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John Michell lecture
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Re: John Michell lecture
May 05, 2016, 14:22
Andy Norfolk wrote:
I'm surprised to see this discussion taking the turn it has. John Michel was (here's a surprise) interested in the possibility of alignments of ancient sites. He was also well aware of the various criticisms made of the whole idea. So he set out to test it. He came to Cornwall and went to West Penwith where there were many known standing stones. Yes - he knew there were menhirs here because he'd read Borlase etc. He chose to do this bit of research in West Penwith so that he could use one class of ancient monument to see if they were aligned. He concentrated on menhirs to avoid the criticism of monuments form many periods occurring in an alignment. As he was doing this he found more menhirs, such as the one at Sheffield. He did this before any kind of hand-held gps was available. This could account for a some errors with his grid references. However he went and looked on the ground and checked on large scale OS maps. Errors in published grid refs in his book are an irrelevance. His alignments still stand up to scrutiny very well. They are not fantasy in that they are clear alignments of ancient standing stones visible in the landscape. There is a noticeable intervisibility of many of the stones. Some of you appear to dislike the whole concept of alignments of ancient sites, which is a touch ironic now that professional archaeologist talk about this a lot nowadays. It is unfair to diss John Michell for bothering to go and do real research in the landscape if you haven't at least been to look at the alignments he found.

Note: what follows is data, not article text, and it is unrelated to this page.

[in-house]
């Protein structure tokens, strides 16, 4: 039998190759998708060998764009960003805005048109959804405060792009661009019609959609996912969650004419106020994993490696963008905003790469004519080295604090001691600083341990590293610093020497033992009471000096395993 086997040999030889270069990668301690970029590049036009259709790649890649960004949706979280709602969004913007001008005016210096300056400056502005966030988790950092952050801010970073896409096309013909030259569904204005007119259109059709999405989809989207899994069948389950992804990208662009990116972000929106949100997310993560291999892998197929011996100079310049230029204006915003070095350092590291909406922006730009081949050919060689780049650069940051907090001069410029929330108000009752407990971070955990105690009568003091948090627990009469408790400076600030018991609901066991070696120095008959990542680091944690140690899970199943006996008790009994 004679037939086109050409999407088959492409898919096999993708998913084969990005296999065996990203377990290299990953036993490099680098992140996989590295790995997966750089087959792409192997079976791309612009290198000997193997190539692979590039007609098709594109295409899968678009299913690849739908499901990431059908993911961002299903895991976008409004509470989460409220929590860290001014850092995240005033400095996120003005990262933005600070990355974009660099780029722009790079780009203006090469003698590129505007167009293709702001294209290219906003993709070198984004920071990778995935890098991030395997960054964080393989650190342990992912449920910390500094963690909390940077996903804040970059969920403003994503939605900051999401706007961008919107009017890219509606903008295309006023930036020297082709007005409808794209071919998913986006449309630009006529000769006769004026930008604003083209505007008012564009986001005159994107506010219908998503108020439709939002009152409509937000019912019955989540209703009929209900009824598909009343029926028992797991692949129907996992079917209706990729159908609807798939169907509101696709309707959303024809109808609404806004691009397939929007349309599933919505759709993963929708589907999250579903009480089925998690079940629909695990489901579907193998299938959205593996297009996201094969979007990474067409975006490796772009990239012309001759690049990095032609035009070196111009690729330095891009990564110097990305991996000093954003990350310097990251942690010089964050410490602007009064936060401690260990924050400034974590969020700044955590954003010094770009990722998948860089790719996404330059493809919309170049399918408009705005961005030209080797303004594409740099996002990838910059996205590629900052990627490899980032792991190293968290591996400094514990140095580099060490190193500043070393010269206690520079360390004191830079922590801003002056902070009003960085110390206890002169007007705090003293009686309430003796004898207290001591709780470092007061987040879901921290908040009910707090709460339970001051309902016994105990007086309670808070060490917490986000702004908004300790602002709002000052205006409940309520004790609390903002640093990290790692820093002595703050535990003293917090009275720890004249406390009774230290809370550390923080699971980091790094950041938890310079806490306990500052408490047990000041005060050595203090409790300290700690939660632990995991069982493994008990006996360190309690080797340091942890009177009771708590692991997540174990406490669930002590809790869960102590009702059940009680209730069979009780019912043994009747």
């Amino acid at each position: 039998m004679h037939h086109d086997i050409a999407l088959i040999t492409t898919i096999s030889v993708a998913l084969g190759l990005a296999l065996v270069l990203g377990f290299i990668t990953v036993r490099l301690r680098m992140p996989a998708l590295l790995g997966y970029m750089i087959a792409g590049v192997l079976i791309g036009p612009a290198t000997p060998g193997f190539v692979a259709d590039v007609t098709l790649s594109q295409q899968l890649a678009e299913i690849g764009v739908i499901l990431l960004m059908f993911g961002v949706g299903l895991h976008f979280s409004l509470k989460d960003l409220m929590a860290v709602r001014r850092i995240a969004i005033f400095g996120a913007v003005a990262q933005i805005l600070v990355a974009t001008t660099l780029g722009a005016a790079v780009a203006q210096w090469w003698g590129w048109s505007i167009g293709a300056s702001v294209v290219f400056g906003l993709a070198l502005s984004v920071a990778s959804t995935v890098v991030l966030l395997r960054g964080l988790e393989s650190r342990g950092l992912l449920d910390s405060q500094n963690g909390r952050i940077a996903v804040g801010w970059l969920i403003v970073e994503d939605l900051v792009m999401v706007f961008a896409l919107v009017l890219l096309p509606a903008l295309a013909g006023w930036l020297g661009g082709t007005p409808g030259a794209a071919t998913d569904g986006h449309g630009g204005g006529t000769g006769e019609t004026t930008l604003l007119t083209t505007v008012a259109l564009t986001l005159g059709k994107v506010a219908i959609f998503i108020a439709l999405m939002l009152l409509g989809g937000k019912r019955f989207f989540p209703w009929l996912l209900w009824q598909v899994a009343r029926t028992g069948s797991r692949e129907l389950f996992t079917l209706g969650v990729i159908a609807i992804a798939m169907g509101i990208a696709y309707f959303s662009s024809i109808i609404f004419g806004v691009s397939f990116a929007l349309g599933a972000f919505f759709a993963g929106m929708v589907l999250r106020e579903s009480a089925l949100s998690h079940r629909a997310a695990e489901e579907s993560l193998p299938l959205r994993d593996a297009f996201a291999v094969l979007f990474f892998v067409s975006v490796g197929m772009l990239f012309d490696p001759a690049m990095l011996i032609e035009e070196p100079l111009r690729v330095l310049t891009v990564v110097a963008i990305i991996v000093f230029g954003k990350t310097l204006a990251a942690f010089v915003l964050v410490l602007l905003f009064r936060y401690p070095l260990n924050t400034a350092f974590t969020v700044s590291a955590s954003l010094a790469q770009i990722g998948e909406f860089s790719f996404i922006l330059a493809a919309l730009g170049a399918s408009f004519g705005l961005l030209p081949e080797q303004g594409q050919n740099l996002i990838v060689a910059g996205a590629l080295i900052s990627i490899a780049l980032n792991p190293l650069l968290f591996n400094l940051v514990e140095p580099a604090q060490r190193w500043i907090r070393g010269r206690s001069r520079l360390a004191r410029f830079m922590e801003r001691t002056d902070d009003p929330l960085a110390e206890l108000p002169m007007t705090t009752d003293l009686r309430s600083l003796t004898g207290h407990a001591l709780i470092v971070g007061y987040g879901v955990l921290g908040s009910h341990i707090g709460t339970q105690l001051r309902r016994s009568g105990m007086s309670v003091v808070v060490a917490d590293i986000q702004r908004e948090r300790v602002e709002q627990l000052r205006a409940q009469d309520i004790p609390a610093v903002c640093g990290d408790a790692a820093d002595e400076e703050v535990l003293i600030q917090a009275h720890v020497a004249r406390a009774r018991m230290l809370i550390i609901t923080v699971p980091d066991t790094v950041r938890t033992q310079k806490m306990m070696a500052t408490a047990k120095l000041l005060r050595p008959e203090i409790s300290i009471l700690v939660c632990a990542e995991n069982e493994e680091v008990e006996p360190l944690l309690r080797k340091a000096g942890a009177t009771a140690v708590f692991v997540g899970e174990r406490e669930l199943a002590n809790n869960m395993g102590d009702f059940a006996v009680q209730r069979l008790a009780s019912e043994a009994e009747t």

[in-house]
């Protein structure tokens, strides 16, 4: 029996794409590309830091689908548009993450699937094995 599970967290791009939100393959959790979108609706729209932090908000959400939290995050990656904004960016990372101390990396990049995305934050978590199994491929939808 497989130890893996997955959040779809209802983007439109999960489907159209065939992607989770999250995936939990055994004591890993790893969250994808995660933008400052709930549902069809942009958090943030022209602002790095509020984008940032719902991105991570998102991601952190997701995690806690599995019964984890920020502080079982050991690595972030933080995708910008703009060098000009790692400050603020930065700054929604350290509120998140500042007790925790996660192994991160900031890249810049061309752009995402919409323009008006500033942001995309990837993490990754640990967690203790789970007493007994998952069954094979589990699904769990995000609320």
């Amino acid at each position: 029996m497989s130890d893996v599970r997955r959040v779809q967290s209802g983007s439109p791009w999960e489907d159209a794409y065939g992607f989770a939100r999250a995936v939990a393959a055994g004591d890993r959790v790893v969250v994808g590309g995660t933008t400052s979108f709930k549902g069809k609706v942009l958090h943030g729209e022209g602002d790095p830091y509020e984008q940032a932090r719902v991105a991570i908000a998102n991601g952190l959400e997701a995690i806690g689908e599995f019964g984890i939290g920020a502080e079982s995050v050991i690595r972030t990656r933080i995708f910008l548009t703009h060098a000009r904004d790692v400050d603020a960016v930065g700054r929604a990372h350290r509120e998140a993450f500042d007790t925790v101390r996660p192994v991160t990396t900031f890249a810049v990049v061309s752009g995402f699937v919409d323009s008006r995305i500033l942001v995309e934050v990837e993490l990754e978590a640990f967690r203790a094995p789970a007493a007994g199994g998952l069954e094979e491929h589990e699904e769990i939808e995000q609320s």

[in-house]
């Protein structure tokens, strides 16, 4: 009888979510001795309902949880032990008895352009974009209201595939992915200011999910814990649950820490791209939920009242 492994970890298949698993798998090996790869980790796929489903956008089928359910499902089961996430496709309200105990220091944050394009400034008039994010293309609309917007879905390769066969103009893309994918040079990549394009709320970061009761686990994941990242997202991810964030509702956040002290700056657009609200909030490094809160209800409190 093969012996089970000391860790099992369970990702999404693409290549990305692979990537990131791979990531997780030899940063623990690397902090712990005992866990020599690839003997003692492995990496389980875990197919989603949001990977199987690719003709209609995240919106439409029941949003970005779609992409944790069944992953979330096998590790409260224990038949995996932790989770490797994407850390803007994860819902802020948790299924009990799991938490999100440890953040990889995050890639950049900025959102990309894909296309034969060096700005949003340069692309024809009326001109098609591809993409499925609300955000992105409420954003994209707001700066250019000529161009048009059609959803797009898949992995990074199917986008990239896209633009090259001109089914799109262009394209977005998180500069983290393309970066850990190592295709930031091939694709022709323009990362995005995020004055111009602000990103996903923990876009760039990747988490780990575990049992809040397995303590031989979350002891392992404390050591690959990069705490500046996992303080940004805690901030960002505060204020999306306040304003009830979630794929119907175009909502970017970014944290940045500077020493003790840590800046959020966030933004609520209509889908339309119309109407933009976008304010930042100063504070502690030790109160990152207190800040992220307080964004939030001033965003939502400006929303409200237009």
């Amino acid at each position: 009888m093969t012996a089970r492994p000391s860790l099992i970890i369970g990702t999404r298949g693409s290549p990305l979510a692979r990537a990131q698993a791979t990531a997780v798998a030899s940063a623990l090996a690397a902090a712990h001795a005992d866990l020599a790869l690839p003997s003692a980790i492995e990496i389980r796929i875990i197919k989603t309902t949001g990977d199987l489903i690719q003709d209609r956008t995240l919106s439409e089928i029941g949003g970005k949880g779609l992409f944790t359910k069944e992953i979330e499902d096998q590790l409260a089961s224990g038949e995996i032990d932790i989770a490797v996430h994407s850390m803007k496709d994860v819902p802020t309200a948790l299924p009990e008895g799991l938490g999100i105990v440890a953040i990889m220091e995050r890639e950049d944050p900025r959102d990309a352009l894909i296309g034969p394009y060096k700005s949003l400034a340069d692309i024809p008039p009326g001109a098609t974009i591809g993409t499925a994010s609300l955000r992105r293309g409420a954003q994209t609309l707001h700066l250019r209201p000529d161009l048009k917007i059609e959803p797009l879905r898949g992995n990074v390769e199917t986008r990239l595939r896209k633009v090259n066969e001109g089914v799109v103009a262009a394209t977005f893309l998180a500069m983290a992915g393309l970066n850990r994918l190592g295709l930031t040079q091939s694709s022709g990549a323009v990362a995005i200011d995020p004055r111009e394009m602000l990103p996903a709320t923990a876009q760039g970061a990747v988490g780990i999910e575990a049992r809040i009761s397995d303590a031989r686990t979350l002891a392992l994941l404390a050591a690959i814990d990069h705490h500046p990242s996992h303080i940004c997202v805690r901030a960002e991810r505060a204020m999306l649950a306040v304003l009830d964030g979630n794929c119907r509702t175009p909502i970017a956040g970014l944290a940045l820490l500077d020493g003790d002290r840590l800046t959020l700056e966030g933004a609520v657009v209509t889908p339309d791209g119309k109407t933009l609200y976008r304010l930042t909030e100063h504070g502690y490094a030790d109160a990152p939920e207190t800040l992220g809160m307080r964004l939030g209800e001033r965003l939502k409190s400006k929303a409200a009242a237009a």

Some people take all this very seriously - here is a link to some work done by Palden Jenkins which some of you will hate and some of you will love. https://www.google.com/maps/d/viewer?mid=1dUcFxhue1W8H0WR-bbeAya47Zi4

Hi Andy, good to see you here. Didn't realise you were a member.

Nice post, especially the bit about actually going out into the field and checking for yourself. Mr Google can't always do that!
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